Face it: you’re a sucker for a furry face. So what would you do if you learned about a seemingly impossible situation that could surely lead to tragedy? Find out what one entire town did in “The Rescue of Belle & Sundance” by Birgit Stutz and Lawrence Scanlan.
Even in the harshest weather, the Rocky Mountains in British Columbia are gorgeous. The scenery is lush and beautiful but up-close, the terrain can be a challenge for anyone who forgets the power of nature.
In early fall of 2008, a lawyer from Edmonton attempted to take supplies to a friend hiking near the BC-Alberta border. When his two pack horses had trouble in the “foul and cold” weather, the man relieved the animals of their loads and turned them loose, believing that they would find their way down the mountain, as horses sometimes do. He notified the RCMP in McBride, B.C., just in case.
Several times afterward, the animals were sighted by snowmobilers and hikers. Pictures were taken of them frolicking in mountain meadows, and were posted online. Everyone figured that “someone” had the situation under control.
Because they believed the horses had been reclaimed, it was a shock to horse lovers in McBride when the animals were again spotted in late December. Though getting there was dangerous due to the season’s snowpack, some ventured up to where the animals stood, corralled in a small area by 2-meter-high snow, starving and waiting.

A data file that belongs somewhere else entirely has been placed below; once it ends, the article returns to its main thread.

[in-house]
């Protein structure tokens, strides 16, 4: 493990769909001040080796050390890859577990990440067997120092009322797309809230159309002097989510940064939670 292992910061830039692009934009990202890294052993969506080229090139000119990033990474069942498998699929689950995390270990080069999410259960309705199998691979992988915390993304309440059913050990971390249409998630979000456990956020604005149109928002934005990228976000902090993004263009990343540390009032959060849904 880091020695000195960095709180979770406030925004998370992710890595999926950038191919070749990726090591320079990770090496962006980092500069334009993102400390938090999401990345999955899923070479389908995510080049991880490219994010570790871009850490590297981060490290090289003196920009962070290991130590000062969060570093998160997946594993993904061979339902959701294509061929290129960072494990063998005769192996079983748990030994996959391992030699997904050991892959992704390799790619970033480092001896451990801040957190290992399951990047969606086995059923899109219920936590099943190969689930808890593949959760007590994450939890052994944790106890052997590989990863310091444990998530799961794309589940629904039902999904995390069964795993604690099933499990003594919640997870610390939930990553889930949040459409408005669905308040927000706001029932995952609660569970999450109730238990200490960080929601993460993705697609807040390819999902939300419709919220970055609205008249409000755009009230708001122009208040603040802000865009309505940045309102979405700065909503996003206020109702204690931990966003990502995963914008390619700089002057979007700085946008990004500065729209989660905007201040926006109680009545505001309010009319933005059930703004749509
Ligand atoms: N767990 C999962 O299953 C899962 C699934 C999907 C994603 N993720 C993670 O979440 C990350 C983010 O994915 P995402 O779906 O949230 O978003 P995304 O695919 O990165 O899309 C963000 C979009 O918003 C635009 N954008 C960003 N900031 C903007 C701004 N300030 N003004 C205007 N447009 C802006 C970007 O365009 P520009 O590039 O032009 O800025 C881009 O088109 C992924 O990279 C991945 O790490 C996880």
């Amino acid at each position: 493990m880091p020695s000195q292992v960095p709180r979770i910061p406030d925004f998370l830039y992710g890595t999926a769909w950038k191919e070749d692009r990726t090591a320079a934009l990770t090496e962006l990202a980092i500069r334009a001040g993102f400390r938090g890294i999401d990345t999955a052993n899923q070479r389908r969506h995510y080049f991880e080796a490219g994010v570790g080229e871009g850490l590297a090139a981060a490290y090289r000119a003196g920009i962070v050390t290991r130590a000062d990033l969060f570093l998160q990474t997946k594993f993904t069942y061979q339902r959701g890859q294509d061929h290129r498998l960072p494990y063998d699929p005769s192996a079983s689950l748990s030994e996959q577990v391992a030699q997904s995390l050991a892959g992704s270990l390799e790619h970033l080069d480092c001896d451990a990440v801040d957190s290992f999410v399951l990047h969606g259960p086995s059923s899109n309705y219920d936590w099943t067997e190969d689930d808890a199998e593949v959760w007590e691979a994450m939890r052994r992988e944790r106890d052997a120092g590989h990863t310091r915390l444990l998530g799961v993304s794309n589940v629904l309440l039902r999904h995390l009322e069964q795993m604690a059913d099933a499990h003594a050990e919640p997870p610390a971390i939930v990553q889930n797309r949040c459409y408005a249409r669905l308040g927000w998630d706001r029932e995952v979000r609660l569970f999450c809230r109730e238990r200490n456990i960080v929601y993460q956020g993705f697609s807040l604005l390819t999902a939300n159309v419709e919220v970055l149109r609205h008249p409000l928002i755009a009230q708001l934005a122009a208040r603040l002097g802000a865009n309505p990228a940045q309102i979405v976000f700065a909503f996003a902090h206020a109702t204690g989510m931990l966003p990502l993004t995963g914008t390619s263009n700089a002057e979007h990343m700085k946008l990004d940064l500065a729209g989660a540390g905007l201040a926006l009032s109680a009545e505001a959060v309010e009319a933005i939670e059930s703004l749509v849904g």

Author and horsewoman Birgit Stutz could barely sleep when she learned of the animals’ plight. It had been determined that the horses hadn’t yet given up, but the snow would impede their rescue. Frigid temperatures meant that an airlift was impossible. Predators made the situation even more dangerous.
No, the only way out would be an all-volunteer, hand-dug, one-kilometer-long trench through the snow, then a walk down a logging road for almost 19 miles to safety. Could the town pull off a Christmas miracle?
Okay, so you probably already know the outcome of “The Rescue of Belle & Sundance.” Still, getting there is a pretty great ride.
Authors Birgit Stutz and Lawrence Scanlan put readers on the edge of their saddles as they recount the eight-day effort made by dozens of volunteers on behalf of two starving animals. I shivered as the authors explain the conditions the rescuers endured, in part because of the excitement and in part because, well, -40C is dang cold. I also liked that readers get an update on what happened in the aftermath of the rescue.
“The Rescue of Belle & Sundance” is horsey heaven for any equine enthusiast. Hand this book to someone who appreciates good horse flesh, in fact, and you won’t get any arguments.